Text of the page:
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What’s Cookin’?

Shabbat 38

What did our ancestors’ kitchens look like? What are all these terms thrown around in Shabbat and in Menachot: tanur תנור, kirah כירה, kupach כופח, furni פורני? Are they at all parallel to the baking and cooling appliances we use today? To answer that question I looked at three sources: Zeev and Shmuel Safrai’s Mishnat Eretz Yisrael, Shmuel Avitzur’s encyclopedia of traditional tools אדם ועמלו , and Dr. Rafi Frankel’s comprehensive article on baking in Talmudic time (Catedra 2011, link at bottom of the post).

Safrai tells us that unless you were very wealthy, no one in ancient times had a kitchen as we think of it. Not only was most of the preparing, baking and cooking done outside in the communal courtyard (everyone knows what is or isn’t in your pots!) but there rarely were surfaces to work on. The women would squat or sit on the floor and the baking and cooking “appliances” were on the floor too.

Safrai gives a short description of a tanur, kirah and kupach. A kirah is basically two standing stones, placed about 20-30 centimeters apart, with fire in between. On top was a slab with holes in it for the pots. Often it was a box with an opening in the front for tending the fire and openings on top for the pots. A classic one was discovered in Masada:

Masada by Yigael Yadin

A tanur was made of clay, often with a cone like shape, wider at the top than the bottom. The fire was at the bottom and sometimes there was a special compartment for baking at the top, sometimes not. There were tall and short ones. The important thing about the tanur was that it got much hotter than a kirah and could retain heat for much longer.

A kupach was a smaller version of a kirah, used for only one pot, although it was also sometimes used for baking as well. Unlike the tanur and the kirah which were usually fixed in the courtyard, the kupach was portable and could also be used for heating.

Frankel goes into much greater details discussing the types of ovens used in the ancient world. He points out that a tanur, both its basic shape and function, and its name, have existed over millennia virtually unchanged. We find them in archaeological excavations going back three thousand years and more, in pictures from ancient Egypt, and in the traditional ovens still used in some places today. Even the Indian tandoor comes from the same word and we find the word tanur in ancient Sumerian and Akkadian texts.

 Byzantine tanur, allaboutjerusalem.com

In the most basic tanur you would light a fire on the bottom, let the fire burn down so that there was heat inside and then stick dough to the walls for it to bake. The fire was tended from the hole in the bottom, the dough was put in from the top. Arabs in Eretz Yisrael as well as olim from many Arab countries brought these traditional methods with them. There are still a few places in Jerusalem where you can see bakeries that make an eshtanur (esh is bread in Arabic, tanur is the oven) in the old way, by putting the dough on the walls of the oven.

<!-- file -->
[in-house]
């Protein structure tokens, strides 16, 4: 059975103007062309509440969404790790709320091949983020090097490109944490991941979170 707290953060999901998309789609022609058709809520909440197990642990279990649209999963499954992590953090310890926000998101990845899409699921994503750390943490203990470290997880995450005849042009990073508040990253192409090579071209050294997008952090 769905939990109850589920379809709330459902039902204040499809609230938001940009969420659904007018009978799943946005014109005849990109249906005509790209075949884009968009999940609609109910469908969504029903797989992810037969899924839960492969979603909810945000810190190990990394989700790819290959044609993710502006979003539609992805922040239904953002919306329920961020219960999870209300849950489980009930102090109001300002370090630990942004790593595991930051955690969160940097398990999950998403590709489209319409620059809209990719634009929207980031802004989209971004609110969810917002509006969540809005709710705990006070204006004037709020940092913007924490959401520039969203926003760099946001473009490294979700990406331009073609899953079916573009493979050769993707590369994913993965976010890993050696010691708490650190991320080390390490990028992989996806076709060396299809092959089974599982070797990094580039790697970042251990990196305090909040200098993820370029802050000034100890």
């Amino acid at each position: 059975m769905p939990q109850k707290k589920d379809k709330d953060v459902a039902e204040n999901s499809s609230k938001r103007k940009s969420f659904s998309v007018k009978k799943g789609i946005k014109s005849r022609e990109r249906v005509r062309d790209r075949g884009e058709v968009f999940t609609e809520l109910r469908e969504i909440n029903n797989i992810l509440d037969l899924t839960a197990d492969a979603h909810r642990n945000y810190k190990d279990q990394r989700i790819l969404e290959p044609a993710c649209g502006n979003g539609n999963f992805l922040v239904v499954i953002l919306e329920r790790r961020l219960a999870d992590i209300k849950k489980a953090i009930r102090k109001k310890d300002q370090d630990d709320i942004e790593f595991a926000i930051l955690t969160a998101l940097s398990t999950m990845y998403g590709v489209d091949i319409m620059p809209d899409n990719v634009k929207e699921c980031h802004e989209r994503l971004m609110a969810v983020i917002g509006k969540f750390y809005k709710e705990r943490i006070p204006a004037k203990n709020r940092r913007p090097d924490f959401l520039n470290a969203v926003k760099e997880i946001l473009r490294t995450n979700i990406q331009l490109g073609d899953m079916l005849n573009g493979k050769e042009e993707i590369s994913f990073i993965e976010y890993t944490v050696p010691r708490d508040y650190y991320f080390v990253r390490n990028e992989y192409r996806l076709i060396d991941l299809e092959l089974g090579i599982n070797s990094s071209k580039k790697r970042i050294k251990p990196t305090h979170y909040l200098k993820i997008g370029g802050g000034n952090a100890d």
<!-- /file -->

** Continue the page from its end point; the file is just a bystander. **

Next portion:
Wikimedia commons

Frankel goes through various other types of ovens like a תנור רעפים  mentioned in Menachot which is similar to a saj’, a metal plate placed on top of the fire and the dough baked on that or  יוריות ערביות similar to a tabun: a hole in the ground with the dough inside and the fire placed on top.

Another type of oven used more in Roman areas was the פורני, the furnace. This was siimilar to a tanur but instead of baking the dough on the walls, it was baked on the bottom of the oven where the fire is:

blog.archaeology.institute

Avitzur adds that while a tanur was meant for baking, because it retains its heat it served an important function for Jews: keeping food hot on Shabbat, exactly the topic of our perek. He also adds that fuel was usually either wood – branches, leaves, twigs on the ground collected by women, not chopped trees like in the Old West – thorns, straw or cakes of dung.

So if your biggest problem in cooking for Pesach is finding enough eggs, be happy that you are not scavenging for twigs and cooking on the floor in your backyard.

The article by Dr. Frankel is excellent and includes many more pictures, you can see it here: https://www.ybz.org.il/_Uploads/dbsAttachedFiles/Rafi_Frankel_LR.pdf?fbclid=IwAR26uGmt4gNqEgPygBZ99g494adGxEbQFHqrb0fuddIr038GnpTfnUk2Q-Q

Shulie Mishkin

Shulie Mishkin

Shulie Mishkin made Aliyah from New York with a Master's degree in Jewish History from Columbia University. After completing the Ministry of Tourism guide course in 1997, she began guiding professionally and has since taught and guided all ages, from toddlers to retirees. Her tours provide a complete picture of the land of Israel and Jewish heritage, with a strong reliance on sources ranging from the Bible to 19th century travelers' reports. Alongside her regular guide work, she teaches "tour and text" courses in the Jerusalem institutions of Pardes and Matan as wel as the Women's Bet Midrash in Efrat and provides tours for special needs students in the “Darkaynu” program. Shulie lives in Alon Shvut with her husband Jonathan and their five kids. Shulie Mishkin is now doing virtual tours online. Check out the options at https://www.shuliemishkintours.com/virtual-tours

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